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Coca-Cola Predicts COVID-19 ‘Aftershocks’ Throughout 2022, Targets Digital-First Gen Z









Throughout the pandemic, Coca-Cola has been more cautious than most businesses in its outlook on the future, despite its strong performance in recent quarters. In fact, perhaps its success can be attributed to this very vigilance. On a call with analysts Wednesday (Oct. 27) discussing the company’s strong third-quarter results, Chairman and CEO James Quincey shared that he believes a “post-pandemic” market remains a long way away.

“We have momentum in the business again,” Quincey said. “Who knows what will happen with variants, potential lockdowns, but we do see the world emerging from the crisis. A bit like an earthquake — you get more aftershocks, but the consequent aftershocks tend to be smaller than the early ones, and that’s kind of how we see 2022.”

While nobody can predict with any certainty what the future holds in terms of the virus, Coca-Cola’s forecasts are more informed than the average guess. In the second quarter of 2020, the company assembled a team that used information about the progression of past global crises over the previous century to make more informed projections about the course of the pandemic. Quincey noted back in February that the way the crisis played out around the world “quite closely followed the scenarios in our model.”

See also: Coca-Cola Looks To Past Crises To Predict 2021 Performance

Granted, Coca-Cola can afford to express greater caution than businesses that rely more heavily on away-from-home channels without setting off alarm bells, given the company’s strong at-home business. While lockdowns took a significant toll on sales, by the fourth quarter of 2020, the final quarter in which the vast majority of people in major markets were still in lockdown, revenues were down only 5%.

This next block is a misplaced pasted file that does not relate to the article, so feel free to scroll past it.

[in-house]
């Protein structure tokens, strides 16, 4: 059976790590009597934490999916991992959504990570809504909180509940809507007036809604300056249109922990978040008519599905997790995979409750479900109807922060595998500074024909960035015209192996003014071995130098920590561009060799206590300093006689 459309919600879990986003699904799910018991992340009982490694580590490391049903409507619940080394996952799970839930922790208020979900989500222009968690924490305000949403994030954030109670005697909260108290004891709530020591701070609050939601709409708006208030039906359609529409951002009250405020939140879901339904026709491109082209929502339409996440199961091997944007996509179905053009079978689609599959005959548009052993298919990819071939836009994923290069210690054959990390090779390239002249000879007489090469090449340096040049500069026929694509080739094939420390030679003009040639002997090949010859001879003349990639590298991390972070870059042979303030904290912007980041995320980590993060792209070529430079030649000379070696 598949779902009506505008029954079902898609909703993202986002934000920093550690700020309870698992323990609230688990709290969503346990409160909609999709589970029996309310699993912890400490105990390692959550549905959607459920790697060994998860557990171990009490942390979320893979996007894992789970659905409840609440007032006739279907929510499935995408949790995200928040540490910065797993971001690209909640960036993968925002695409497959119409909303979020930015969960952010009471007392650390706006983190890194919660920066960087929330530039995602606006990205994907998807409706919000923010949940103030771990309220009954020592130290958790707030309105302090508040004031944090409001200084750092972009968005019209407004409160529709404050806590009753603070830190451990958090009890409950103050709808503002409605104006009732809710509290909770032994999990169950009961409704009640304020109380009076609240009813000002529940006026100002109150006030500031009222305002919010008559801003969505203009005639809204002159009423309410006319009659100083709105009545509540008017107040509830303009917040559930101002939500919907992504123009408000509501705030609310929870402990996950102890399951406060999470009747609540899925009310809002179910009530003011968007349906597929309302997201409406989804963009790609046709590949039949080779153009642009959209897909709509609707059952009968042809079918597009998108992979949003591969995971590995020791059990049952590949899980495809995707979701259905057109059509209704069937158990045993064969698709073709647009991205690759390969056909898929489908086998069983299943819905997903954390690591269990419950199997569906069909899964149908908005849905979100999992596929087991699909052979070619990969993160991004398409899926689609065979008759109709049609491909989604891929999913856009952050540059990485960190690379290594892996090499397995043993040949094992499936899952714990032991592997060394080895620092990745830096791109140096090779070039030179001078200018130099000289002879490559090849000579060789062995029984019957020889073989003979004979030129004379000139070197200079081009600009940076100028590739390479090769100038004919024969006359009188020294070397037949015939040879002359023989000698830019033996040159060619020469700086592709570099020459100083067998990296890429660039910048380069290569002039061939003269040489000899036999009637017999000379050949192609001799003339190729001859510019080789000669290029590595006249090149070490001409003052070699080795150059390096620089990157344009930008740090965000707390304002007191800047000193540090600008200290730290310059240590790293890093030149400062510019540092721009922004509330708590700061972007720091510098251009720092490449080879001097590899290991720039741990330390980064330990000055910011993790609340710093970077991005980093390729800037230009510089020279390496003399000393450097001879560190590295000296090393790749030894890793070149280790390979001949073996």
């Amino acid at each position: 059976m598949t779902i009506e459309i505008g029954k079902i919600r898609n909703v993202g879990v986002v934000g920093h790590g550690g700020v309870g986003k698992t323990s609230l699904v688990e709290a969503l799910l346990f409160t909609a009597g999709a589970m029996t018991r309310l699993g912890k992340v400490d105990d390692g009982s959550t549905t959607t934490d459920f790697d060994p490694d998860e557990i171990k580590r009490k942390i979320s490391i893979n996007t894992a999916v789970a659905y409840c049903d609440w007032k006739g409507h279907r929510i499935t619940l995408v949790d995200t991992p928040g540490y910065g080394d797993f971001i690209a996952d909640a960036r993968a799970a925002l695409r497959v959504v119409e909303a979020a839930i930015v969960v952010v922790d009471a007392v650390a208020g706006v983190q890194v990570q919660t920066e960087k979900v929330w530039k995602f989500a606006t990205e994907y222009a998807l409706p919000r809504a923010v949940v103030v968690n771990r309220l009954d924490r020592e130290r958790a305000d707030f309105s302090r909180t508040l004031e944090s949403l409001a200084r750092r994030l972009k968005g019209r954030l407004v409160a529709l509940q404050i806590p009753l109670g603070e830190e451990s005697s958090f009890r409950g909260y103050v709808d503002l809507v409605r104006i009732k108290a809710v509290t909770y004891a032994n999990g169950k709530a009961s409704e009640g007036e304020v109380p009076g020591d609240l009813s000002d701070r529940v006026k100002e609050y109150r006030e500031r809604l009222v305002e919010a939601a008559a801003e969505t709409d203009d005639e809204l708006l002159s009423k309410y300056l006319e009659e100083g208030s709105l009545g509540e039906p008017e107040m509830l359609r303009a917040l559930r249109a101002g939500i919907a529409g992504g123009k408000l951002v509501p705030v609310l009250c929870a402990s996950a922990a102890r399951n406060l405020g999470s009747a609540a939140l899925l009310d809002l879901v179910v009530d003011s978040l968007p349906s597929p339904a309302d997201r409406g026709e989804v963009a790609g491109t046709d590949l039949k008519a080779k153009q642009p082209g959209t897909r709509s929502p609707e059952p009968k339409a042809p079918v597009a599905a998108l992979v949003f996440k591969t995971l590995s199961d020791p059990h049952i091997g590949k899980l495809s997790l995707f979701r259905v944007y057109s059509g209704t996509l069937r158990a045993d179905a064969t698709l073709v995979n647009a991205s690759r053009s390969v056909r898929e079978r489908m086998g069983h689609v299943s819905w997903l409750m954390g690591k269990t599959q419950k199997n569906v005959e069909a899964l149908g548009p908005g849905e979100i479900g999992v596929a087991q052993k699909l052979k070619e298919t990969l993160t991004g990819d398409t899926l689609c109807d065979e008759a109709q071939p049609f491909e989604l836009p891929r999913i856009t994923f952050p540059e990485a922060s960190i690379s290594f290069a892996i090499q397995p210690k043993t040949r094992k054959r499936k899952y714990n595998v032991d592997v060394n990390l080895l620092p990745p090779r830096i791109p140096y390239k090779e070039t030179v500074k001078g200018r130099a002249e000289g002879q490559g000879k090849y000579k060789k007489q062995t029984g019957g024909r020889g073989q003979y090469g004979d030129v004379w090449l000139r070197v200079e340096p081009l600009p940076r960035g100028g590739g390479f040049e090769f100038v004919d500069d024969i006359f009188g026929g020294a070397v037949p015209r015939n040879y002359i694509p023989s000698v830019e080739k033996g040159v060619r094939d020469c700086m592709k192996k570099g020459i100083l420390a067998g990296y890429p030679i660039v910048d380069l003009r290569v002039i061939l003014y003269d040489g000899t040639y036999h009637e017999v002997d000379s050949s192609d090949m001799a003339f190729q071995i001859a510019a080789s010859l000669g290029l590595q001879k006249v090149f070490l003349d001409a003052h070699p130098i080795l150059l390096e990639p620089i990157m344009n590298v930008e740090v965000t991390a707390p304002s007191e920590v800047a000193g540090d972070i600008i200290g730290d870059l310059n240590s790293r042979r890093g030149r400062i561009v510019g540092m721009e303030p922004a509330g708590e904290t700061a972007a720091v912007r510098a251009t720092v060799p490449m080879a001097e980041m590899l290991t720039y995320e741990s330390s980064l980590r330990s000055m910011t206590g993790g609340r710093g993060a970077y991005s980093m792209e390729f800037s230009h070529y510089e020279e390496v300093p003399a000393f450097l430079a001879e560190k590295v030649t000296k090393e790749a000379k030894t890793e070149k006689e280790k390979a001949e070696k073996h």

Looking toward the longer-term future, the company announced in late September a marketing push targeted at younger consumers, aiming to be savvier about catering to their digital habits through promotions launched on livestreaming platform Twitch, among other online initiatives.

“The Real Magic platform takes a digital-first approach, and our execution features a range of experiences that are tailored to Gen Z and leverage passion points like gaming and music to attract the new generation of drinkers,” said Quincy.

Gen Z consumers could be a more difficult market to attract for a legacy brand such as Coca-Cola, given their desire for novelty. PYMNTS’ study D2C And The New Brand Loyalty Opportunity, created in collaboration with Sticky.io, which surveyed around 2,200 United States consumers in June 2020, found that 58% of Gen Z consumers reported that they had purchased from new food and beverage brands, with each older generation increasingly less likely to say that they had done the same, plateauing at baby boomers and seniors, of whom only 38% had tried new brands.

Related news: NEW DATA: Why Consumers Are Buying Direct

For its part, Coca-Cola announced its still relatively new hard seltzer brand, Topo Chico, in mid-2020, and in Q3 the brand rolled out a new Coca-Cola Zero Sugar recipe, but the company remains largely focused on its well-known core products. However, this may be offset by consumers’ recent focus on brands to which they feel a strong attachment, as highlighted by competitor PepsiCo earlier this month.

“Across the world, consumers seem to be looking at pricing a little bit differently than before,” PepsiCo Chairman and CEO Ramon Laguarta told analysts. “Consumers are shopping faster in-store, and they might be paying less attention to pricing as a decision factor, and there might be even more relevance to the brands that they feel closer to and more emotionally attached to.”

See also: Emotional Attachment to Brands Outweighs Price Concerns, Says PepsiCo CEO





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